Sequestration affects Hanover school budget
After an already trying budget process, Hanover County Public Schools is anticipating 5.1 percent cuts to federally funded programs in Fiscal Year 2014.
Congress’s Budget Control Act of 2011 imposed sequestration, or mandatory federal spending cuts, which went into effect March 1, 2013.
At Tuesday night’s meeting, the Hanover School Board learned how this might affect funding of local programs.
The current year’s budget includes $6.4 million in federal funding, which equates to 3.5 percent of the school division’s total budget. In FY14, that contribution increases to $6.46 million, or 3.6 percent.
Sequestration, however, is expected to chop off 5.1 percent of federal funds across the board in FY14. Several areas, such as Head Start, will be affected in the current year.
Terry Stone, director of financial operations, estimated that the school division would lose $80,000 in federal funds this year and $331,000 in FY14.
Staff came across different estimates during their research, but they consider the 5.1 percent figure is the most probable.
“Based on what we know today, we think this is the best estimate to use,” Stone said.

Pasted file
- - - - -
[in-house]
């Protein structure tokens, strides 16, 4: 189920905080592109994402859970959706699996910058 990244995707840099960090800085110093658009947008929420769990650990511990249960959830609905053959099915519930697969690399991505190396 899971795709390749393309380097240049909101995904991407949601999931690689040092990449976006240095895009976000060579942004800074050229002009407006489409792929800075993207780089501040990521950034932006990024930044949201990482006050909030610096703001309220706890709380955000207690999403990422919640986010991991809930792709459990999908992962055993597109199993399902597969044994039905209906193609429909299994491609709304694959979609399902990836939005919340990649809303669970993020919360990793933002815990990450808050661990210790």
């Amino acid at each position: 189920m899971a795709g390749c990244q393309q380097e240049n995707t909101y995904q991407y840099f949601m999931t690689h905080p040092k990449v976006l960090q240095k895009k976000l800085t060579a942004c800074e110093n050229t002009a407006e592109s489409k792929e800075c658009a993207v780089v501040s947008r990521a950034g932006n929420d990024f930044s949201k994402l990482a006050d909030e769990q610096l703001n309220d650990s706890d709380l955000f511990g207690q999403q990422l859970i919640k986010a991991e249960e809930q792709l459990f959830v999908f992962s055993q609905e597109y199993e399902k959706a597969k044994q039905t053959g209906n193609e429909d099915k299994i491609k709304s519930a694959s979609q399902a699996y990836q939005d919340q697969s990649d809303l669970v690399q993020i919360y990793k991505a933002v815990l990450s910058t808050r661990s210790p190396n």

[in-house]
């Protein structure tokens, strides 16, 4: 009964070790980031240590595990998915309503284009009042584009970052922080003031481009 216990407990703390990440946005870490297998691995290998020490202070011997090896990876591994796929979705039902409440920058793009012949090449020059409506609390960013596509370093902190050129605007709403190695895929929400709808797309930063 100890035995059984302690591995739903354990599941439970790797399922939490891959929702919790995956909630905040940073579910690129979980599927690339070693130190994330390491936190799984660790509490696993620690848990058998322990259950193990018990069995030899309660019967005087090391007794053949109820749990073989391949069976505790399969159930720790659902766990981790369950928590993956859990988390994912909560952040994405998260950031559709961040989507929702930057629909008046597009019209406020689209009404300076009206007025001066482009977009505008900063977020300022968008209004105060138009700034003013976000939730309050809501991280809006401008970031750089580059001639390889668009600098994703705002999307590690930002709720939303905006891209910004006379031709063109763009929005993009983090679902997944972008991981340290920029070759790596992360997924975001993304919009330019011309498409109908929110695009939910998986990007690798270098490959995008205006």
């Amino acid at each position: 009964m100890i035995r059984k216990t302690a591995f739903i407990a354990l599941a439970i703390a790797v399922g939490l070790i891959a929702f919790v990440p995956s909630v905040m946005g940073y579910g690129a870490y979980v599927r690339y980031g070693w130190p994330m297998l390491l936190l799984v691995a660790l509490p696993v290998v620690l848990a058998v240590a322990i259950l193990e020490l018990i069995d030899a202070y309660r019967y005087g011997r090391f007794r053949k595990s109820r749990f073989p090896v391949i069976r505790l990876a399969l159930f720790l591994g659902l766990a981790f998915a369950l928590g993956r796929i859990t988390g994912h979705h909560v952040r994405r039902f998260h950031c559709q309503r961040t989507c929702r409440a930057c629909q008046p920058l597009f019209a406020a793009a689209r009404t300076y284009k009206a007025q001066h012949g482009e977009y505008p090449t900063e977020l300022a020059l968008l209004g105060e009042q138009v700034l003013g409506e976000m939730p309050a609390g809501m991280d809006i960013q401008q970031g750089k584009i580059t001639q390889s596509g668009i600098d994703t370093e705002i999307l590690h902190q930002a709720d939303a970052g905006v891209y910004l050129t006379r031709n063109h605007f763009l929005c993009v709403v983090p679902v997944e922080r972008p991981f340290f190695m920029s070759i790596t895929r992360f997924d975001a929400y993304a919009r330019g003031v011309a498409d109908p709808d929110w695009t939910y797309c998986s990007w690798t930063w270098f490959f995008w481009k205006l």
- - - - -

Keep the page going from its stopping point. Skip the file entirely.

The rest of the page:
Dr. Daryl Chesley, assistant superintendent for instructional leadership, summarized the programs that receive federal funding.
Title VI-B provides support for special education and contributes toward direct personnel costs, as well as the purchase of data management systems.
Title I funding applies specifically to Beaverdam, Elmont, and Mechanicsville elementary schools and supports tutoring for students and professional development for teachers.
Head Start is a pre-kindergarten program currently serving 123 children, and it has a waiting list.
Title II funds support professional development at all schools.
Other programs supported by federal funds include: Junior Reserve Officer Training Corps (JROTC), Carl Perkins Grants, services for families with infants and toddlers, adult education at The Georgetown School, Title III sub-grants for English language learners, and Medicaid.
“We don’t purport to have a definitive answer for you. What we are doing for you, though, is getting the best information we have and we’re planning for the future,” Chesley said.
“The future in Head Start is happening right now, so we’re making some concerted moves right now,” he added.
Effects on most other federally funded programs will begin July 1.